2. Imprisonment for Life to Imprisonment not exceeding 14 years or fine;
  3. Rigorous imprisonment to Simple Imprisonment;
  4. Simple Imprisonment to Fine.

‘Lifers’ convicted of Capital Offences (S.433-A)


  • S.433-A places restriction on powers of remission or commutation in certain cases.
  • It puts a restrain on the unbridled powers of remitting the whole or any part of the punishment provided under section 432.
  • Therefore, remission shall not be carried out in the below mentioned two categories until and unless the prisoner has under gone 14 years of actual imprisonment.
  • S.433-A is not retrospective.
  • 14 years of actual imprisonment is mandatory to grant exercise powers u/s. 432 or u/s. 433.
  • The period spent on furlough would not be considered for computation under section 433-A

Need to Enact S.433-A

  • Before enacting S.433-A prisoner who were convicted with offences having death sentence or serious offences used move scots free by earning remission after undergoing some part of the sentence.
  • Taking cognizance of such utter laxity in the below mentioned two cases, the Parliament considered it prudent to enact S.433-A.

Application of S.433-A

  • S.433-A applies to two categories of prisoners undergoing imprisonment for life:
  • Prisoner sentences to imprisonment for life for an offence punishable with death or imprisonment for life; or
  • Prisoner who was sentenced to death but the sentence was commuted to imprisonment for life under S.433(a)
  • The common factor binding together the two categories of ‘lifers’ is the seriousness of offence of which they are convicted.

Constitutional Validity of S.433-A

  • The section does not violate Article 72 & 161.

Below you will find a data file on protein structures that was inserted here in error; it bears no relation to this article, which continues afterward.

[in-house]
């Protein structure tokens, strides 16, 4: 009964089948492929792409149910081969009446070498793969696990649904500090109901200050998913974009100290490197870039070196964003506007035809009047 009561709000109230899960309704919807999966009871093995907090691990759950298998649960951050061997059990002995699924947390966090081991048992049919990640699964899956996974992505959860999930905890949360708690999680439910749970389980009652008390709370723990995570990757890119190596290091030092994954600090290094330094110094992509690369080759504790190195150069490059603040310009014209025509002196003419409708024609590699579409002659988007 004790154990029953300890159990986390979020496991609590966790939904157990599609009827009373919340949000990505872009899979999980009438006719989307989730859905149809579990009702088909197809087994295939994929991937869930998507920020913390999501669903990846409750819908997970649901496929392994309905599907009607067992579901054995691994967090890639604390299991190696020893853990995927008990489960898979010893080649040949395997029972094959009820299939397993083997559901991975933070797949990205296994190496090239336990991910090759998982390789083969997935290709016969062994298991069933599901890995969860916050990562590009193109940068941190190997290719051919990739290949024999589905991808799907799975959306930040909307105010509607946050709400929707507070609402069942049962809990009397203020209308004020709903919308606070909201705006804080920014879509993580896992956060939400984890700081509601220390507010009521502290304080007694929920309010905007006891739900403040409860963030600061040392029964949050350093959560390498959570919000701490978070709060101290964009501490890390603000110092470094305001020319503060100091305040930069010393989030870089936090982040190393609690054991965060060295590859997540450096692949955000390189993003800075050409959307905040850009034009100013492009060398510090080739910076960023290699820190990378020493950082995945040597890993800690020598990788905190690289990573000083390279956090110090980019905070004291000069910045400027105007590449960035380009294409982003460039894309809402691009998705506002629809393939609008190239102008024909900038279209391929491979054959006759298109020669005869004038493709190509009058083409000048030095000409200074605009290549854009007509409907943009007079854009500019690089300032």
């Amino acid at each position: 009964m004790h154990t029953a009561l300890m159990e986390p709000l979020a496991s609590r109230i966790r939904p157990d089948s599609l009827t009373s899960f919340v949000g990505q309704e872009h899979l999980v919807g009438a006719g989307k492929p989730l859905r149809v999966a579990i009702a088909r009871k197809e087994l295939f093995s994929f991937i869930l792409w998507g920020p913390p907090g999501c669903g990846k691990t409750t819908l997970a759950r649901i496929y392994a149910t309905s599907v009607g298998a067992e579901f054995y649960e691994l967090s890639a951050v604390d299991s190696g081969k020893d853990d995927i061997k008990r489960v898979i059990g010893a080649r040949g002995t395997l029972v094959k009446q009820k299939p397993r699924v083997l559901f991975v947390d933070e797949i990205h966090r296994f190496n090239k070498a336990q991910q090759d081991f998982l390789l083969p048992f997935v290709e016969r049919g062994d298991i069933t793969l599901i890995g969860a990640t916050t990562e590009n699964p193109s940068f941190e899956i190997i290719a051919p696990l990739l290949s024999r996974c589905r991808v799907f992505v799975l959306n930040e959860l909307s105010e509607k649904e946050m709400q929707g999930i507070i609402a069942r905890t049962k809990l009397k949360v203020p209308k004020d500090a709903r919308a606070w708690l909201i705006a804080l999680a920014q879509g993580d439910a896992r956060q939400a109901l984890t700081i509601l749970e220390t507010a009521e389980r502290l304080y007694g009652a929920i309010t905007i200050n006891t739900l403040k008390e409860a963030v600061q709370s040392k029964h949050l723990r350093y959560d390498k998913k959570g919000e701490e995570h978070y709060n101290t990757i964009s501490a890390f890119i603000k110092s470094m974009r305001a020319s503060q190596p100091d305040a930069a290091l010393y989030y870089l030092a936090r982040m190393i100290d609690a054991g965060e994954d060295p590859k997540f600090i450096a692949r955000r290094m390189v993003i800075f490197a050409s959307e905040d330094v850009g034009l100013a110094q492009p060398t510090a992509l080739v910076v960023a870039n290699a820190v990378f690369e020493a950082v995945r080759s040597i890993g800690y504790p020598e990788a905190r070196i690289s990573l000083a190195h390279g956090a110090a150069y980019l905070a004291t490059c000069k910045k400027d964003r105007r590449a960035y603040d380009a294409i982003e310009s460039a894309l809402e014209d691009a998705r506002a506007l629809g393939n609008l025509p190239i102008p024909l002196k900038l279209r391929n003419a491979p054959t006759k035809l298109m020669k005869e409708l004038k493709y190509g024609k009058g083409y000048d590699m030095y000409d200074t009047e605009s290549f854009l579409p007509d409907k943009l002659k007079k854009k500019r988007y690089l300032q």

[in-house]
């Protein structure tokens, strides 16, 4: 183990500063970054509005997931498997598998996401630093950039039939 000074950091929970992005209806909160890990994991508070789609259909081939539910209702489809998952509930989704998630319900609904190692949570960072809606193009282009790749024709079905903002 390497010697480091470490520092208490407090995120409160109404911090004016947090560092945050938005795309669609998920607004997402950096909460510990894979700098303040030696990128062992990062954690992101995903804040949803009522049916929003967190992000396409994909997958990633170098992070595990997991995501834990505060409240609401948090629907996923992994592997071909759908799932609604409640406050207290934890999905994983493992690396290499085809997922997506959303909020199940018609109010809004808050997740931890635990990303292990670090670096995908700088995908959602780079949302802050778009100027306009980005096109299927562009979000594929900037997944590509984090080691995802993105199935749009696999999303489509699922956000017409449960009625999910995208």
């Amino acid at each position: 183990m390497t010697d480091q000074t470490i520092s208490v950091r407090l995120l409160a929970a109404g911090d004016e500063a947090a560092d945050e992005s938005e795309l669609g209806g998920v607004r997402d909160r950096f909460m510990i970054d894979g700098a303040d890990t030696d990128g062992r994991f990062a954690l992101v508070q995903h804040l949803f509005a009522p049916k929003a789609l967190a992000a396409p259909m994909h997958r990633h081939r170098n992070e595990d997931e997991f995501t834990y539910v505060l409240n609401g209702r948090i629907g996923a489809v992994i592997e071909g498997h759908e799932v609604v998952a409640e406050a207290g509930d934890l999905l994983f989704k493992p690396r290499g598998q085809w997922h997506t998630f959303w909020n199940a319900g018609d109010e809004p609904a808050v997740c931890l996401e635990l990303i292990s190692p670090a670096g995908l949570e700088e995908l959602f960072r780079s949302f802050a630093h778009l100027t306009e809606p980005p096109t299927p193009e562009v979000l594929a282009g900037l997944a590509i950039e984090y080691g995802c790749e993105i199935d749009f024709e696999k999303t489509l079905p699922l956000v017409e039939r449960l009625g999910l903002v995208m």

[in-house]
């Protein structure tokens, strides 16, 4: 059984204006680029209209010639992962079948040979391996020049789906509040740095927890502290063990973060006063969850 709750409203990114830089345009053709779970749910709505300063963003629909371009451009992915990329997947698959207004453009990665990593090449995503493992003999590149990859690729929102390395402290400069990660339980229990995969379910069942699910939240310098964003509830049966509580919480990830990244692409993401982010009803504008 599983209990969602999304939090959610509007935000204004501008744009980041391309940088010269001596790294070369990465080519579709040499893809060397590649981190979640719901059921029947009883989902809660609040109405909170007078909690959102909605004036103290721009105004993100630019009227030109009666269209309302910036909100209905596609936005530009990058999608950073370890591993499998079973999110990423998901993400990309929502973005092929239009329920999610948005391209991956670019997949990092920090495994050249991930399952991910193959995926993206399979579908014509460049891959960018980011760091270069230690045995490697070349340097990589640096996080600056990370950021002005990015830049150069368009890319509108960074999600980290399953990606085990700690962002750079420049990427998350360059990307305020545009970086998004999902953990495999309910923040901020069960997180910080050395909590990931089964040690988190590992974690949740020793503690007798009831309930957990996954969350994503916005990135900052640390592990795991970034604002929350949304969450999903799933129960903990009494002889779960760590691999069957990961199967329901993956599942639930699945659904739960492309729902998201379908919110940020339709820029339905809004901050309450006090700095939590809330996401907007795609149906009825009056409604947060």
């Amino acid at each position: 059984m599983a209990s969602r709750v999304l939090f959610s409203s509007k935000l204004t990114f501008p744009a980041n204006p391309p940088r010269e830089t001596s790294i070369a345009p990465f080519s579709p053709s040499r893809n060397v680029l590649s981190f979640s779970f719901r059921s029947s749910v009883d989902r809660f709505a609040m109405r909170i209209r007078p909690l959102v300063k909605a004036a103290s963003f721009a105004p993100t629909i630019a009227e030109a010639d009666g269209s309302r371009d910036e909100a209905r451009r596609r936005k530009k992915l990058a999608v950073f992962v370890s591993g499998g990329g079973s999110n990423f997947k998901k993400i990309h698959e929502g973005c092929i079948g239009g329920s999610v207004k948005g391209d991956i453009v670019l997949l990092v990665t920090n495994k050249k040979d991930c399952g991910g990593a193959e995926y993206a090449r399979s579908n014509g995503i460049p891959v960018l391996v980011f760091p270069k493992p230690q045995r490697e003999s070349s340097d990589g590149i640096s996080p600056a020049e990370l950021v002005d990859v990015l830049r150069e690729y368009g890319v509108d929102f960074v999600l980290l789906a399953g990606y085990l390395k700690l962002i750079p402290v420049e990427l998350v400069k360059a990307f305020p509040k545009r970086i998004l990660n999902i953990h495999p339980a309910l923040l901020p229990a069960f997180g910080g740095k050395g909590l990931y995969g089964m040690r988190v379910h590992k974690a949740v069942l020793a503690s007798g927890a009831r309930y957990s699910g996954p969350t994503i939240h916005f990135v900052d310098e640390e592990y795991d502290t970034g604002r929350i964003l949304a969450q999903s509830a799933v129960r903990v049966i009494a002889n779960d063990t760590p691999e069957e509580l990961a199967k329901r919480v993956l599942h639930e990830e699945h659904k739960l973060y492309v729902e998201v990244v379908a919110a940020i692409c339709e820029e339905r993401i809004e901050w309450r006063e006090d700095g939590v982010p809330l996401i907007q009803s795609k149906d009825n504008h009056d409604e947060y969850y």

• It also not violative of Article 14 as it is based on reasonable classification.
  • The Apex Court has held that S.433-A has been enacted by the Parliament under aegis of Entry 2 of List III of the Seventh Schedule r/w. Article 246.

Miscellaneous Provisions

Concurrent Powers of Central Govt. in case of Death Sentence – S.434

  • Only in cases of death sentence, both the State Government and the Central Government have concurrent powers u/s. 432 and 433 to remit and commute the sentences respectively.

State Government to act after consultation with Central Government in Certain cases – S.435

In the following cases, the State Government shall act after consultation with the Central Government:

  1. Investigation When the offence has been investigated by Delhi Special Police Establishment or any other agency empowered under a Central Act.
  2. Property – When the offence involves misappropriation or destruction of property belonging to the Central Government.
  3. Service – When the offence was committed by a person who was in the service of Central Government.

In all the above mentioned cases the State Government shall remit or commute the sentence after consultation with the Central Government.